It is possible, but I had never heard of the supposed correspondence until reading that video review. However, it is possible that Donn Draeger may have mentioned the same thing several times over his lifetime.

    The quote, or words to that effect, comes from one of Donn Draeger's books, if I'm not mistaken, although I wasn't able to find the exact passage.

    I hope that helps.

    Regards,

    Ron Beaubien

  5. #5
    Join Date
    Feb 2006
    Location
    Nagoya, Japan
    Posts
    522
    Likes (received)
    31

    Default

    FWIW, there's this interview with Hunter "Chip" Armstrong, who studied for some time with Higaonna. The relevant quote is:

    One of the things Draeger had told me was that if I was still interested in karate, as far as he was concerned, the best karate man he had ever met was Higaonna Morio, an Okinawan Goju Ryu man teaching in Tokyo.
    The article also includes some photos of Draeger, Higaonna, and Armstrong. Given Donn Draeger's travels around Southeast Asia examining various indigenous fighting styles, I almost have to assume he traveled around Okinawa, as well.
    Josh Reyer

    Swa sceal man don, žonne he ęt guše gengan ženceš longsumne lof, na ymb his lif cearaš. - The Beowulf Poet

  6. #6
    Join Date
    Jun 2005
    Location
    Naha, Okinawa
    Posts
    220
    Likes (received)
    7

    Default

    Thank you, Josh. Not quite as dramatic as the earlier quote, but interesting. It does make me wonder if Draeger had researched karate in Okinawa. While Higaonna may have been an up-and-comer in those days, teachers such as Miyazato Ei'ichi, Higa Yuchoku, Uechi Kanei, and others in Okinawa were at the forefront.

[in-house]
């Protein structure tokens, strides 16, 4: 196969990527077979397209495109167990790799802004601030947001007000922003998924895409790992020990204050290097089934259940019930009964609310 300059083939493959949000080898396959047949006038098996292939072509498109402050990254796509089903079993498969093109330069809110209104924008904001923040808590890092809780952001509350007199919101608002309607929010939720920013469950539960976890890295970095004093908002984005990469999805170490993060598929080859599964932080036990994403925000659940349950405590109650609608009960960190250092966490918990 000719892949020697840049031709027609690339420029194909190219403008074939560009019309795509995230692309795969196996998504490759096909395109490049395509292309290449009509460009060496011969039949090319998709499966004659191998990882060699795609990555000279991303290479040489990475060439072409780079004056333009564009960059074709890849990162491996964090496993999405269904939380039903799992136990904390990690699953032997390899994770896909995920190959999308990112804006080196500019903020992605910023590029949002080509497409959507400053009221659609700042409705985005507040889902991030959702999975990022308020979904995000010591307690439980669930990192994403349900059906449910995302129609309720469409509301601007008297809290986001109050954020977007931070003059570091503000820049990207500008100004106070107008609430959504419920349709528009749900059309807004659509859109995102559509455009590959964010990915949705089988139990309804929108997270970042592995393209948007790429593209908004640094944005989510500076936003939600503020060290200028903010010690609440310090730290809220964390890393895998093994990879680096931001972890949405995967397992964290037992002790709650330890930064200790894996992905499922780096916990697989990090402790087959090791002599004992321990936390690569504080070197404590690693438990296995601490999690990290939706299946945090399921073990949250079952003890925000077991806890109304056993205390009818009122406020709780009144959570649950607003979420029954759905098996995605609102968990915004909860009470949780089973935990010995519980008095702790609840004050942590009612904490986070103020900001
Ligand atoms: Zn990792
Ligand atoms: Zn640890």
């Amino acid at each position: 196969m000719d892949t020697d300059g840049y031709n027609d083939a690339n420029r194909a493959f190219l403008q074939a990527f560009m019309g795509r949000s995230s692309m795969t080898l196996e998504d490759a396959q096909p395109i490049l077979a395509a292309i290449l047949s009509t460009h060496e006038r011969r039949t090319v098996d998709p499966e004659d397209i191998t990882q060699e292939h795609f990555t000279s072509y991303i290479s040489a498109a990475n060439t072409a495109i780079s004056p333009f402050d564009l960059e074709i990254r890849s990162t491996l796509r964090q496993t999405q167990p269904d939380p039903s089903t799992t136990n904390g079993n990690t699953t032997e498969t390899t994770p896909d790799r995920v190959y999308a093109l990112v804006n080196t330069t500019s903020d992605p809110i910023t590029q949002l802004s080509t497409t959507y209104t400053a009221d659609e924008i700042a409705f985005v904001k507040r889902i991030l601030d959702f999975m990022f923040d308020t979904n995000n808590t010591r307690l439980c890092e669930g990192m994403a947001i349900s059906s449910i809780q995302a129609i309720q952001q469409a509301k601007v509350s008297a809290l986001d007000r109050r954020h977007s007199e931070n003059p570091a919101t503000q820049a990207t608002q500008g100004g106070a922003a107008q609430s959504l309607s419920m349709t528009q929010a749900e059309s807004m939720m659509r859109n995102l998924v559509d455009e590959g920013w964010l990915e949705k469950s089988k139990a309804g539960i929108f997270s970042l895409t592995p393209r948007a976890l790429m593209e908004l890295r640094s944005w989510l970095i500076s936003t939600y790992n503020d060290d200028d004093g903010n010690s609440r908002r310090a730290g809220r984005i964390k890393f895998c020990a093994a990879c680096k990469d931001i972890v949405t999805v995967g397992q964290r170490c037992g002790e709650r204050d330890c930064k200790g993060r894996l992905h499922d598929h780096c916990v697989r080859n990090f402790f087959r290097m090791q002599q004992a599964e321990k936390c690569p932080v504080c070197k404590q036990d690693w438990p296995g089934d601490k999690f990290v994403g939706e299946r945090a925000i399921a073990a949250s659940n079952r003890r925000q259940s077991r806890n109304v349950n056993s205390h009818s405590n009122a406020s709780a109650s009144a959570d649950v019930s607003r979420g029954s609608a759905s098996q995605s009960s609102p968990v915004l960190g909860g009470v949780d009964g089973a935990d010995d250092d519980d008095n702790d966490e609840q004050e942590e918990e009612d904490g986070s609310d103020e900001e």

Nullius in verba

  7. #7
    Join Date
    Feb 2006
    Location
    Nagoya, Japan
    Posts
    522
    Likes (received)
    31

    Default

    Quote Originally Posted by Todd Lambert View Post
    Thank you, Josh. Not quite as dramatic as the earlier quote, but interesting. It does make me wonder if Draeger had researched karate in Okinawa. While Higaonna may have been an up-and-comer in those days, teachers such as Miyazato Ei'ichi, Higa Yuchoku, Uechi Kanei, and others in Okinawa were at the forefront.
    Well, one thing to keep in mind was that Draeger's criteria for what made good martial arts were often different from the mainstream.
    Josh Reyer

    Swa sceal man don, žonne he ęt guše gengan ženceš longsumne lof, na ymb his lif cearaš. - The Beowulf Poet

  8. #8
    Join Date
    Mar 2009
    Location
    Canberra, A.C.T.
    Posts
    44
    Likes (received)
    0

    Default